Women on the rink

Women on the rink

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Ospreys player Christine Ferrone (white jersey) takes the face off against Olde Buzzards in March 2009.

Ice hockey is known as a rough and tumble sport, probably best suited to those among us with younger, more resilient bodies. But hockey for adults is thriving on the Island, and some players partake from July through March, the months when the MV Arena is open.

Sporting white and purple jerseys with an osprey on the front, the players on the Martha’s Vineyard Women’s Ice Hockey team call themselves The Ospreys, and are proud of their dynamic squad. “Our team is anywhere between 20- and 60-year-old women. The average age is about early 30s,” said Pavla Rego, co-captain along with Angie Grant. “It’s also made up of women from all sorts of different fields of occupations. Some of us are at home with little kids, some are teachers, and some are landscapers, and we just met from playing hockey together.”

Girls’ ice hockey is one of the fastest growing women’s sports in the world, growing by 350 percent within the last 10 years, according to an online source.

“We’ve been in existence for almost 10 years,” Ms. Rego said. “We practice for one hour every week on Fridays. We usually do some drills and scrimmage during practices.”

Practices are roughly an hour. Most team members are very committed to playing the game from the start of the season to the finish, Ms. Rego explained. “This year we’re struggling with the numbers,” she said. “We have some injuries, some [women] are pregnant, and some have retired, so we have had a hard time getting it together this fall and winter. Hopefully we’ll get some new blood to come join us.”

The season is from about late October until the end of March. If there is really good attendance, there’s a possibility they’ll continue during the summer.

“The women’s ice hockey league is always looking for more women who want to give it a try,” said Beth O’Connor, hockey coordinator of the adult leagues. “There is a coach, so you do get instruction, and you also learn the basics of hockey.”

Each player is required to purchase hockey sticks, skates, helmets, and kneepads.

She explained that some of the women have skated since they were youngsters, while others have taken it up recently. “Some girls who have joined have played on their high school team,” Ms. O’Connor said, “but it’s also made up of people who have moved to the Island or have played college hockey as well.”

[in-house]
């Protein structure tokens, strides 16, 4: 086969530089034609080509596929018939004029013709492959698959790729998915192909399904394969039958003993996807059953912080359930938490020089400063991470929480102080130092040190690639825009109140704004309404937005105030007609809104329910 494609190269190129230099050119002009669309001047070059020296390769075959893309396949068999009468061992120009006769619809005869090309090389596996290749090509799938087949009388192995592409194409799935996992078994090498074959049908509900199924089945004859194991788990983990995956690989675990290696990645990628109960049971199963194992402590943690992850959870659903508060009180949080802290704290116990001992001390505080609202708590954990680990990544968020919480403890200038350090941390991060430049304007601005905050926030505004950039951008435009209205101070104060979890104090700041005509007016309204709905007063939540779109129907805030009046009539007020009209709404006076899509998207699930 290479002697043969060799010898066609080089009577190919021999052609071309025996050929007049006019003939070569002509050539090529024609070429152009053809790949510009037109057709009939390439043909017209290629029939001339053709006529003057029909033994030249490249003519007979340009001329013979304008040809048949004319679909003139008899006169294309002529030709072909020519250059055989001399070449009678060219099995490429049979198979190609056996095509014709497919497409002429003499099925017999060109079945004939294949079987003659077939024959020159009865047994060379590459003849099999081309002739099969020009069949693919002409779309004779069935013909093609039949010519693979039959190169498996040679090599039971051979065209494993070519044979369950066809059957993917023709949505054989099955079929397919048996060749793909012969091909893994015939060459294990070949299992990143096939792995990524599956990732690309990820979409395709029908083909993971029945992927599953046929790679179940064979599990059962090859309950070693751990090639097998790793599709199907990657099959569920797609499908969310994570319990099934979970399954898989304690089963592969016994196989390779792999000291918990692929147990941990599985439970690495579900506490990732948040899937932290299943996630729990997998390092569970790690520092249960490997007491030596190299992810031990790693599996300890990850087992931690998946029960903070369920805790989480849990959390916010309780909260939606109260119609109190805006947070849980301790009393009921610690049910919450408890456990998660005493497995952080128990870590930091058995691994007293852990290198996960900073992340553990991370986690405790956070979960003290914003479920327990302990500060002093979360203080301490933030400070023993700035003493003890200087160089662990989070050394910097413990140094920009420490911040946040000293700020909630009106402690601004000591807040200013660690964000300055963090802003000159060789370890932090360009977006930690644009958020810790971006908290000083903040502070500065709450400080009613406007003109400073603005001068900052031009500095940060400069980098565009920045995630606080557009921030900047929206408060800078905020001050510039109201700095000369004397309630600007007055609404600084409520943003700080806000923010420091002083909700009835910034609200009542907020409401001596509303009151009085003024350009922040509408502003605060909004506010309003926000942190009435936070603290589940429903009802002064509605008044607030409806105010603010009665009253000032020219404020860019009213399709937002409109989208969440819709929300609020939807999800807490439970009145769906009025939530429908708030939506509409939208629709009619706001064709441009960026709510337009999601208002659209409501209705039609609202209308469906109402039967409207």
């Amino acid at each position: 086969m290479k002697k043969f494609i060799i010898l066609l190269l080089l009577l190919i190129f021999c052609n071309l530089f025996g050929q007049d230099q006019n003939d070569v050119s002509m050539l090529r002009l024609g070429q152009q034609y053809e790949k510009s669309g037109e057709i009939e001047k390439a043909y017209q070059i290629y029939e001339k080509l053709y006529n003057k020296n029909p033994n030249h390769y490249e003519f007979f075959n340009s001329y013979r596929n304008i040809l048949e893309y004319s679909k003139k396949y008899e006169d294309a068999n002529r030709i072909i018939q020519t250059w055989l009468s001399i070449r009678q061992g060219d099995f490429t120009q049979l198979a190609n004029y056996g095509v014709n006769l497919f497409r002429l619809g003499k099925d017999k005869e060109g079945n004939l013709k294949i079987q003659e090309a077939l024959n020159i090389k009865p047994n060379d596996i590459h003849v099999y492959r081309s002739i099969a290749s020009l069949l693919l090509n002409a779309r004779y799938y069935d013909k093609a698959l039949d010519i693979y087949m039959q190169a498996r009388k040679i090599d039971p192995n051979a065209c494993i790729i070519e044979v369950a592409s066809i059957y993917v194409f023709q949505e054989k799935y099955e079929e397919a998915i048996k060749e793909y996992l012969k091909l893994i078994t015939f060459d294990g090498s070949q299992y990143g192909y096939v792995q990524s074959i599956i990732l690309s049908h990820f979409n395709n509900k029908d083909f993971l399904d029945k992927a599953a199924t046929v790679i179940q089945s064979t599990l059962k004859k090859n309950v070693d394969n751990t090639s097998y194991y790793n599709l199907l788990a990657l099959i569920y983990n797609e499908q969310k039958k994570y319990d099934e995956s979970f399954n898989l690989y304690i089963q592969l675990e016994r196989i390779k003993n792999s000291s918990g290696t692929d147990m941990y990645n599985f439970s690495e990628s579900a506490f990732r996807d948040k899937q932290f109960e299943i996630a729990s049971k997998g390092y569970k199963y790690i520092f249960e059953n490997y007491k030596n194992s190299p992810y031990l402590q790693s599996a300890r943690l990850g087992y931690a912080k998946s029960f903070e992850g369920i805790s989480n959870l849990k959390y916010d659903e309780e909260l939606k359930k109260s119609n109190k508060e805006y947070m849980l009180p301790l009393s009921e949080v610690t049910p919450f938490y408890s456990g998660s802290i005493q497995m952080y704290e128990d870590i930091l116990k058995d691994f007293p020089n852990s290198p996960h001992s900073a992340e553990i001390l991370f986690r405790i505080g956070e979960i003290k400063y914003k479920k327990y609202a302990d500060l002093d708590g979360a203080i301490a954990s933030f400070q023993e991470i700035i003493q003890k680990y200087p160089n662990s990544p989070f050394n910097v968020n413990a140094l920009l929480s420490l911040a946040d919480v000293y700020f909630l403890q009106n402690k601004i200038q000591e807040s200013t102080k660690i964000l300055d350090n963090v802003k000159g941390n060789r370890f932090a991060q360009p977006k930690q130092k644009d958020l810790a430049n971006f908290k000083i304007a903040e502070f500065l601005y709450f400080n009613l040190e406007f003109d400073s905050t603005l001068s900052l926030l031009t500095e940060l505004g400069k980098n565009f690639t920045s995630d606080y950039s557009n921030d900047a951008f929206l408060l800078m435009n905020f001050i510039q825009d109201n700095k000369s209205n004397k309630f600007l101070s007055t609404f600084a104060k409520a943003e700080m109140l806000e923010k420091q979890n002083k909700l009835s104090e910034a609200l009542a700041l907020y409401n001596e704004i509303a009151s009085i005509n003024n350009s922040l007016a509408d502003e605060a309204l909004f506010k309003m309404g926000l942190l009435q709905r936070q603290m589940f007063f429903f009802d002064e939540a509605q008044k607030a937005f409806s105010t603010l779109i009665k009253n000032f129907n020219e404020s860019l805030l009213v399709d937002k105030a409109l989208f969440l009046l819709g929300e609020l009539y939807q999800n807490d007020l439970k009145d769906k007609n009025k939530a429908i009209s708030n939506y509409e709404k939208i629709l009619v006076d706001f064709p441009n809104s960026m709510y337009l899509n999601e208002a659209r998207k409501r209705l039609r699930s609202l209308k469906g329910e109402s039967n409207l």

Sometimes hockey gets put on the back burner; it can get tough when you have a family, and just with life in general,” Ms. O’Connor said.

The only significant difference between men and women’s ice hockey is that body checking is prohibited on women’s teams.

The Ospreys compete against other Cape Cod teams, and the schedule includes some games off-Island, usually at the Falmouth or Bourne rinks. “At the end of March we go to a tournament in Norwich, Connecticut,” Ms. O’Connor said. There are anywhere from 6 to 10 teams from all over New England that play at the Norwich tournament.

“We have a pretty good bond. If you have something that you do and like, you get that instant bond – it’s nice to get away to the tournaments because that’s where we bond the most,” Ms. Rego said. “From next year on we will try to host one tournament here. That way we’ll play in two tournaments during the ¬≠season.”

She added, “For me, it’s fun playing hockey with women who love it just as much as I do. It’s a common interest between us, and it’s also a nice competitive and team sport. I’m a mom at home and most of these women work, so if it weren’t for hockey some of these women I would never even have come across.”

Also offered at the M.V. Arena are men’s A and B teams, seniors, intermediate, and novice teams in addition to the women’s league.

To sign up for the Women’s Ice Hockey team, contact Beth O’Connor at 774-521-9870.

Caitlyn Clark, a senior at the M.V. Regional High School, is an intern at The Times.